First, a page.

Using Angular and Redis to rate-limit requests to the Twitter API

Twitter’s API limits an application to 15 requests on behalf of the same Twitter user in any 15-minute period. If your application allows an end-user to trigger calls to the Twitter API—say, for instance, your app is a Twitter client like wynno that allows users to scroll their timeline indefinitely into the past—you need to ensure your users can’t cause your application to exceed this rate limit.


You can and should implement some logic on the client side of your application that prevents regular users from making too many requests. In the case of an Angular app like wynno, we can keep track of our requests to Twitter by creating a service:

  .factory('TwitterService', ['$q', '$http', function($q, $http) {
    var service = {
      lastGet: null,
      getTweets: function() {
        var d = $q.defer();
        var timeSinceLastGet = service.lastGet ?
            new Date().getTime() - service.lastGet :
        if (timeSinceLastGet && timeSinceLastGet < 60000) {
          d.reject('Please try again in ' +
            Math.ceil((60000 - timeSinceLastGet) / 1000) +
            ' seconds.');
        } else {
          $http({ method: 'POST', url: '/my_server_endpoint', data: {} })
            .success(function(tweetData, status) {
              service.lastGet = new Date().getTime();
            .error(function(reason, status) {
              // Conceivably, if reason informed us that error occurred after server
              // successfully called Twitter API, we would want to update
              // service.lastGet here too.
        return d.promise;

    return service;

The code here implements a simple guard against making more than one request per minute: Whenever getTweets is called, we check to see if lastGet is from less than 60 seconds ago. If it is, we’re finished, and resolve the promise with a rejection. If it isn’t, we fire off a request to our server, which in turn will make a request to the Twitter API and send us back the tweet data it gets. When we receive this tweet data, we resolve the promise with it and update lastGet.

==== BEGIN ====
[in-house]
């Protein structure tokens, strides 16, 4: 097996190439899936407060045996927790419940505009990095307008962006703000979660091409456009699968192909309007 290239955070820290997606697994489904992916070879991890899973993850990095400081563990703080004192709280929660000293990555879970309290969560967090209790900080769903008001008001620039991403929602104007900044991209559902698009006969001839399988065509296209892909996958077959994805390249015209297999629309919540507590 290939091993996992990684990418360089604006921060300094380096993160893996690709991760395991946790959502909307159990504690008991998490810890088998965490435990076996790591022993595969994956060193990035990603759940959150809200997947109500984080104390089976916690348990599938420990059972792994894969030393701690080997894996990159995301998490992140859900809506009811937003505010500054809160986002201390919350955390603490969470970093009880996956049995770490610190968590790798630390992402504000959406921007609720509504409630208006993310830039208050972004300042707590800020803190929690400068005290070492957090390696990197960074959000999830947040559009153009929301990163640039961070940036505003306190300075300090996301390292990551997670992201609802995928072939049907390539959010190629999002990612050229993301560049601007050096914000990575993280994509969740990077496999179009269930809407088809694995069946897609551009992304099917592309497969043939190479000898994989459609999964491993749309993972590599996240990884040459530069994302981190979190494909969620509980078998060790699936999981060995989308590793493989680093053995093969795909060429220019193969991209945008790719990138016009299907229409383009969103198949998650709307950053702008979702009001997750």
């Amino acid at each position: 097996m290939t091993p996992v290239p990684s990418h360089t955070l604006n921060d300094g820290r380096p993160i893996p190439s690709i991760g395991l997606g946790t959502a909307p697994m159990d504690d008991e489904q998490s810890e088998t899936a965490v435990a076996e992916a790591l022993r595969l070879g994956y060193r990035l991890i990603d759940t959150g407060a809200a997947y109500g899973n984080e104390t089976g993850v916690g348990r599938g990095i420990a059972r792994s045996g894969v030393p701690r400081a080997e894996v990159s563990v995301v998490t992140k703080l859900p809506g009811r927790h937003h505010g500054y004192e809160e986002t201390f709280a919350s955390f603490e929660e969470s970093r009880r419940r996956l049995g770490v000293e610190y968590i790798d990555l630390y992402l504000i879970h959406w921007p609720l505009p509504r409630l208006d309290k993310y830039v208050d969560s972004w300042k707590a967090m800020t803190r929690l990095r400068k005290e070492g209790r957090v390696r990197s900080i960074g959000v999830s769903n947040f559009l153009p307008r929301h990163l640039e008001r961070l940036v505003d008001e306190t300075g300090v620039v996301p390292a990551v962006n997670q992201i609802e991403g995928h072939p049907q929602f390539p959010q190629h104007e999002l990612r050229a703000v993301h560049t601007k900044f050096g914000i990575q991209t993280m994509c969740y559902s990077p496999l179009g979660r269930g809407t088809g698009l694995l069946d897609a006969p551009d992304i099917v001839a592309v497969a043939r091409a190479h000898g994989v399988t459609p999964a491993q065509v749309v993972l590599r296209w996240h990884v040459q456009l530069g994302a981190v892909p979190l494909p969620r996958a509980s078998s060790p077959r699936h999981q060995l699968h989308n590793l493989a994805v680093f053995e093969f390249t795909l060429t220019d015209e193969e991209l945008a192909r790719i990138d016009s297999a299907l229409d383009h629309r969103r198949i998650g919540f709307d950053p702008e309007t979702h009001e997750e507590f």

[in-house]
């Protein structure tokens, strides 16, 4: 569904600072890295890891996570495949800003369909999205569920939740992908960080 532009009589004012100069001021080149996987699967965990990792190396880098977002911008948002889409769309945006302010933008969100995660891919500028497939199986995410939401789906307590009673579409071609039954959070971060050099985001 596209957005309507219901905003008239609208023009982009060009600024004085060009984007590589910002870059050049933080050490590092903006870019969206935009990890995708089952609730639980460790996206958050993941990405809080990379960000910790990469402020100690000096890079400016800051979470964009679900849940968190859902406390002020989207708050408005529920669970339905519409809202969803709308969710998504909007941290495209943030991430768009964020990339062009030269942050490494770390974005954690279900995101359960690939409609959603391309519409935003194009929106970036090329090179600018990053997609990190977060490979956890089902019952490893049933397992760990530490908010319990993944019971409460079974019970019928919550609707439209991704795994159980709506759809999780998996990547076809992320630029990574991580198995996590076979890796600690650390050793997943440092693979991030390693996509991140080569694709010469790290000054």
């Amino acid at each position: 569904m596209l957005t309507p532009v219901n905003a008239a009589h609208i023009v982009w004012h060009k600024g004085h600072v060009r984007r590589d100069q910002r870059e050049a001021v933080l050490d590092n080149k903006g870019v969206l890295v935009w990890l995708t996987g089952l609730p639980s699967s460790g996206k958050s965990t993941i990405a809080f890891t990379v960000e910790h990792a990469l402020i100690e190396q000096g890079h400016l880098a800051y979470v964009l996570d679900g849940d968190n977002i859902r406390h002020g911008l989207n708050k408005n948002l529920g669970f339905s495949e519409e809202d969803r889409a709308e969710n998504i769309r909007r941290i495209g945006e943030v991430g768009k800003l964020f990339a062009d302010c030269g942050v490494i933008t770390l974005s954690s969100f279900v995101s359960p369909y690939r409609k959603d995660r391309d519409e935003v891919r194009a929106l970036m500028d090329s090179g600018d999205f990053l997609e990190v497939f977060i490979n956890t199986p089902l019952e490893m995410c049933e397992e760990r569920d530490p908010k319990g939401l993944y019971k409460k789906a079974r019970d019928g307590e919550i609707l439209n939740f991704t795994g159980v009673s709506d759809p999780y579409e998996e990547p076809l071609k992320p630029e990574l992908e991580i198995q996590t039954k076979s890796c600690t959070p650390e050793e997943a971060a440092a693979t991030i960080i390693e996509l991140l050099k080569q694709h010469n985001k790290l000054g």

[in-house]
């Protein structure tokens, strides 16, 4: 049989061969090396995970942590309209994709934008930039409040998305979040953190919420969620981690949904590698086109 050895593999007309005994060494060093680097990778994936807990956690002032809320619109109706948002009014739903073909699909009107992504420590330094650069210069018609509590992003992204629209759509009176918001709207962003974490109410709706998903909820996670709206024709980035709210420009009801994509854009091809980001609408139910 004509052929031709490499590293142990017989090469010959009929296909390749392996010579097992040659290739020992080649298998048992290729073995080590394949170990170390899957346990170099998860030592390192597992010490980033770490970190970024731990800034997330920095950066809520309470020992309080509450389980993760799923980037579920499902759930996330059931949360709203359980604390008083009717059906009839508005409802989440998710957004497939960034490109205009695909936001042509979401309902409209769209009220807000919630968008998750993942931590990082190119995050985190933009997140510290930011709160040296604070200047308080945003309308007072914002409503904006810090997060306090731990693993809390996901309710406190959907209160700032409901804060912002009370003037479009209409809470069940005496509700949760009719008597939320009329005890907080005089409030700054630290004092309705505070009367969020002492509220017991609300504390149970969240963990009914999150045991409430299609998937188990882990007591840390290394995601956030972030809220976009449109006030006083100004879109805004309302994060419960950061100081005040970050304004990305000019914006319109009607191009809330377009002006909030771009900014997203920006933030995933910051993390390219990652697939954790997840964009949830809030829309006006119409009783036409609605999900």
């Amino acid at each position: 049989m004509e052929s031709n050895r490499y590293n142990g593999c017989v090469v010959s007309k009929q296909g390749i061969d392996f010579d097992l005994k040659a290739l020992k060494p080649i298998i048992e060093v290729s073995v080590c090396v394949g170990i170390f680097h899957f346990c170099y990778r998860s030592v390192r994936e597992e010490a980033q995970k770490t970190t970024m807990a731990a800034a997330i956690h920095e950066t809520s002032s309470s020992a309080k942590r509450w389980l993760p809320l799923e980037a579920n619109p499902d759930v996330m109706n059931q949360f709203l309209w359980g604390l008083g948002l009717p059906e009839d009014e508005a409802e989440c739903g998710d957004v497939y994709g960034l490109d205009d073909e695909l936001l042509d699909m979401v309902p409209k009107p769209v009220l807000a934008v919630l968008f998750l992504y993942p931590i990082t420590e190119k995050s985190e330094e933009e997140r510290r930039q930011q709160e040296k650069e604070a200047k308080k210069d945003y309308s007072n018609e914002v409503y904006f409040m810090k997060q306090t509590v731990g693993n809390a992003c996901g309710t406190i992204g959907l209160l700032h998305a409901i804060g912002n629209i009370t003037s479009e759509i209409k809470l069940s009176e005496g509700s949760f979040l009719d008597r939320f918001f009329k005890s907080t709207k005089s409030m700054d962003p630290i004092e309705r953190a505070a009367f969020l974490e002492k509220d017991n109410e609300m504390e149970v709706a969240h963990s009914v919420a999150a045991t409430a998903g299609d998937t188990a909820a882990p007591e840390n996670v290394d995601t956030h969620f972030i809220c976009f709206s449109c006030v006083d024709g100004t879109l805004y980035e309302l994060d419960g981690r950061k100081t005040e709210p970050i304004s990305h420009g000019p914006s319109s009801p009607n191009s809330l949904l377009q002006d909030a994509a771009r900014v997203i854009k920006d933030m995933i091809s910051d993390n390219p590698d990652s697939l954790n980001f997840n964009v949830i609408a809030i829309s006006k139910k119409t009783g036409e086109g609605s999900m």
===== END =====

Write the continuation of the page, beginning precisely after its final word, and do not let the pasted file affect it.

An alternative approach, which would accommodate up to 15 requests at any interval in a 15-minute period, would be to keep track of the timestamp of the 15th-to-last request, and check each time getTweets is called whether that timestamp is from less than 15 minutes ago.


We also need to implement some kind of rate-limiting logic on the server side. Just as in other aspects of a web application, like user authentication and input validation, client-side enforcement is not sufficient. You can’t rely on requests to your server always following the logic of your client-side application. A malicious user could easily curl 16 requests in rapid succession to the server endpoint used by getTweets. Or in the case of wynno, which fetches new tweets from Twitter when the app first loads up, simply refreshing the browser more than 15 times in 15 minutes would do the trick.